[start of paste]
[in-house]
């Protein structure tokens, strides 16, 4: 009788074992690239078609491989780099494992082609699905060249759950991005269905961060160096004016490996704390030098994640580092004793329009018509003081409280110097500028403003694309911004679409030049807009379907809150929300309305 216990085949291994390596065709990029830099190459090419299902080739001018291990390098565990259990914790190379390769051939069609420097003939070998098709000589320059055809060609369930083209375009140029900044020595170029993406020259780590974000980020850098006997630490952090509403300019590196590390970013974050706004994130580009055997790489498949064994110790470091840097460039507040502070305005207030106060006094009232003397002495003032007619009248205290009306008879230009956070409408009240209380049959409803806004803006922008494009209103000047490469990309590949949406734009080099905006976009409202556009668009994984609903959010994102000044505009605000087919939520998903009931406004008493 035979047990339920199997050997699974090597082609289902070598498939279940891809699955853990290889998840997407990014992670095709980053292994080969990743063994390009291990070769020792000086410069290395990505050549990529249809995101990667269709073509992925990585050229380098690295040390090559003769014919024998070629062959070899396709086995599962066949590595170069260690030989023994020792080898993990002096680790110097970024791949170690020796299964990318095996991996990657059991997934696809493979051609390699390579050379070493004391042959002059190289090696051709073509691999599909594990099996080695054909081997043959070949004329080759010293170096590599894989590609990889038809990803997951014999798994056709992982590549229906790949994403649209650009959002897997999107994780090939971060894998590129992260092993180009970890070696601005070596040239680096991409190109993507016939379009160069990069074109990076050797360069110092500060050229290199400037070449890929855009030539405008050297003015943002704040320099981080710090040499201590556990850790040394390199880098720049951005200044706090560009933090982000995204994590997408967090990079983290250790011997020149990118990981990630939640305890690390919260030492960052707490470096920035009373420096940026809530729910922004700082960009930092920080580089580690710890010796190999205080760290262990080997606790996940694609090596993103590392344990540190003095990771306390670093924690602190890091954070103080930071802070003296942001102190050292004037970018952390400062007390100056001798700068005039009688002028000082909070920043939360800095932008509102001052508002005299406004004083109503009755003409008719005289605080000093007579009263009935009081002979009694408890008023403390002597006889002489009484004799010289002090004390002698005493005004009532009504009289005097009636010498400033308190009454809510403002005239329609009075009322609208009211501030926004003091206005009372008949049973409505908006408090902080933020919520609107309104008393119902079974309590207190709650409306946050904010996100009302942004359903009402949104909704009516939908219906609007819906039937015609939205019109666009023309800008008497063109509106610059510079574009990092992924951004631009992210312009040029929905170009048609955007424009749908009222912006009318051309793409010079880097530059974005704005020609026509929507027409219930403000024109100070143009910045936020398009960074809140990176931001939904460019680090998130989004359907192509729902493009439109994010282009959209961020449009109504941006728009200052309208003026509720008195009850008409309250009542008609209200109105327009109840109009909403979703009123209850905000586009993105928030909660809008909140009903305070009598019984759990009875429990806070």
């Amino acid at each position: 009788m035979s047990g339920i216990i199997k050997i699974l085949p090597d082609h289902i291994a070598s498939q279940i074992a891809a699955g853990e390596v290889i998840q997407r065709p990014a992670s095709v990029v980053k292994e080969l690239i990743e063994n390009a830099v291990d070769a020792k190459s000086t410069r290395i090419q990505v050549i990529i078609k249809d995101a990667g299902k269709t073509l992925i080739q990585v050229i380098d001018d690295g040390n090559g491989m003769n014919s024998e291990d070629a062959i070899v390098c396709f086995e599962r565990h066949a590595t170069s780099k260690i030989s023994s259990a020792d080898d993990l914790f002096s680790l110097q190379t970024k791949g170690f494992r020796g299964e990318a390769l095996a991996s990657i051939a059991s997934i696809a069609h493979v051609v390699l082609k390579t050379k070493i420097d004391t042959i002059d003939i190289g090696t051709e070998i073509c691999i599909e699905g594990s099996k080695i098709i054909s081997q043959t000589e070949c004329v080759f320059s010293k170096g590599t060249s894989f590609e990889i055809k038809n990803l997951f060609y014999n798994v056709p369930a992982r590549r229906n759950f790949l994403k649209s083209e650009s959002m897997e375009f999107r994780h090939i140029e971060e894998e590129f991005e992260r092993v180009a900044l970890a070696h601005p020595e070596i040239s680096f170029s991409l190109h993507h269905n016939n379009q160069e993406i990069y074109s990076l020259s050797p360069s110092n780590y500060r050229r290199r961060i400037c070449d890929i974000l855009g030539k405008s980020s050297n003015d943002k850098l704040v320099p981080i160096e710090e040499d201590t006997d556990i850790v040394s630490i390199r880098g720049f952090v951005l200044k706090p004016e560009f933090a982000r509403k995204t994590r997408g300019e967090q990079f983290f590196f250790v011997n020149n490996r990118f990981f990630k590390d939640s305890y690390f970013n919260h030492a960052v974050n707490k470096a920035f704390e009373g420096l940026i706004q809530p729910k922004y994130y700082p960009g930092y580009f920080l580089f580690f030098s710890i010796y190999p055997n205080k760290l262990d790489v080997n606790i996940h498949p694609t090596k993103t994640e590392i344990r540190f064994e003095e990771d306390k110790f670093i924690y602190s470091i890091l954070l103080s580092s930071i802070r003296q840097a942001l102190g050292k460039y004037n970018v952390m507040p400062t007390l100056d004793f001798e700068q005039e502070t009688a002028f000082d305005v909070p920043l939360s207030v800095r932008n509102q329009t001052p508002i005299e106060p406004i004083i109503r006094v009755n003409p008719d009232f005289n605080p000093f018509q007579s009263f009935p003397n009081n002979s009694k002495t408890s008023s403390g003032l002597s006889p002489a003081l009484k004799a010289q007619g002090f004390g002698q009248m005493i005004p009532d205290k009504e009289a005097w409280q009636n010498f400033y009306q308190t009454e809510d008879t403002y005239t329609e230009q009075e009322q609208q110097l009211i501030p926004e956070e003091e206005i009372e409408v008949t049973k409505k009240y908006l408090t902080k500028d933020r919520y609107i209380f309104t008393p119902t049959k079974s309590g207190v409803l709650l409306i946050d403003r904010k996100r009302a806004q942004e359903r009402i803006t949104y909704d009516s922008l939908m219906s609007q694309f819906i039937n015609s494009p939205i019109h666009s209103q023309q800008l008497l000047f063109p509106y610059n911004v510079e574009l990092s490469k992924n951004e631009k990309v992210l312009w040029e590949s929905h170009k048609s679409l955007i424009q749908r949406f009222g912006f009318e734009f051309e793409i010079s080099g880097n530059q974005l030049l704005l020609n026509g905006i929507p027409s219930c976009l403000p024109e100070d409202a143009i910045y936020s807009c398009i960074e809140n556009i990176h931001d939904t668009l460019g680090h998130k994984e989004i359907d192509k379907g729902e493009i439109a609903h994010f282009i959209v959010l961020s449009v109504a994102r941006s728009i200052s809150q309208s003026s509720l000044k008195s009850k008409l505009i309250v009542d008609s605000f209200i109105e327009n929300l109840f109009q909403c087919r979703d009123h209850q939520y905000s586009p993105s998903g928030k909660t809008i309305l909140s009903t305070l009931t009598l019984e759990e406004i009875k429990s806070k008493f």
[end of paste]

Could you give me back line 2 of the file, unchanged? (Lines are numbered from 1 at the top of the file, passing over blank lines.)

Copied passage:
């Protein structure tokens, strides 16, 4: 009788074992690239078609491989780099494992082609699905060249759950991005269905961060160096004016490996704390030098994640580092004793329009018509003081409280110097500028403003694309911004679409030049807009379907809150929300309305 216990085949291994390596065709990029830099190459090419299902080739001018291990390098565990259990914790190379390769051939069609420097003939070998098709000589320059055809060609369930083209375009140029900044020595170029993406020259780590974000980020850098006997630490952090509403300019590196590390970013974050706004994130580009055997790489498949064994110790470091840097460039507040502070305005207030106060006094009232003397002495003032007619009248205290009306008879230009956070409408009240209380049959409803806004803006922008494009209103000047490469990309590949949406734009080099905006976009409202556009668009994984609903959010994102000044505009605000087919939520998903009931406004008493 035979047990339920199997050997699974090597082609289902070598498939279940891809699955853990290889998840997407990014992670095709980053292994080969990743063994390009291990070769020792000086410069290395990505050549990529249809995101990667269709073509992925990585050229380098690295040390090559003769014919024998070629062959070899396709086995599962066949590595170069260690030989023994020792080898993990002096680790110097970024791949170690020796299964990318095996991996990657059991997934696809493979051609390699390579050379070493004391042959002059190289090696051709073509691999599909594990099996080695054909081997043959070949004329080759010293170096590599894989590609990889038809990803997951014999798994056709992982590549229906790949994403649209650009959002897997999107994780090939971060894998590129992260092993180009970890070696601005070596040239680096991409190109993507016939379009160069990069074109990076050797360069110092500060050229290199400037070449890929855009030539405008050297003015943002704040320099981080710090040499201590556990850790040394390199880098720049951005200044706090560009933090982000995204994590997408967090990079983290250790011997020149990118990981990630939640305890690390919260030492960052707490470096920035009373420096940026809530729910922004700082960009930092920080580089580690710890010796190999205080760290262990080997606790996940694609090596993103590392344990540190003095990771306390670093924690602190890091954070103080930071802070003296942001102190050292004037970018952390400062007390100056001798700068005039009688002028000082909070920043939360800095932008509102001052508002005299406004004083109503009755003409008719005289605080000093007579009263009935009081002979009694408890008023403390002597006889002489009484004799010289002090004390002698005493005004009532009504009289005097009636010498400033308190009454809510403002005239329609009075009322609208009211501030926004003091206005009372008949049973409505908006408090902080933020919520609107309104008393119902079974309590207190709650409306946050904010996100009302942004359903009402949104909704009516939908219906609007819906039937015609939205019109666009023309800008008497063109509106610059510079574009990092992924951004631009992210312009040029929905170009048609955007424009749908009222912006009318051309793409010079880097530059974005704005020609026509929507027409219930403000024109100070143009910045936020398009960074809140990176931001939904460019680090998130989004359907192509729902493009439109994010282009959209961020449009109504941006728009200052309208003026509720008195009850008409309250009542008609209200109105327009109840109009909403979703009123209850905000586009993105928030909660809008909140009903305070009598019984759990009875429990806070």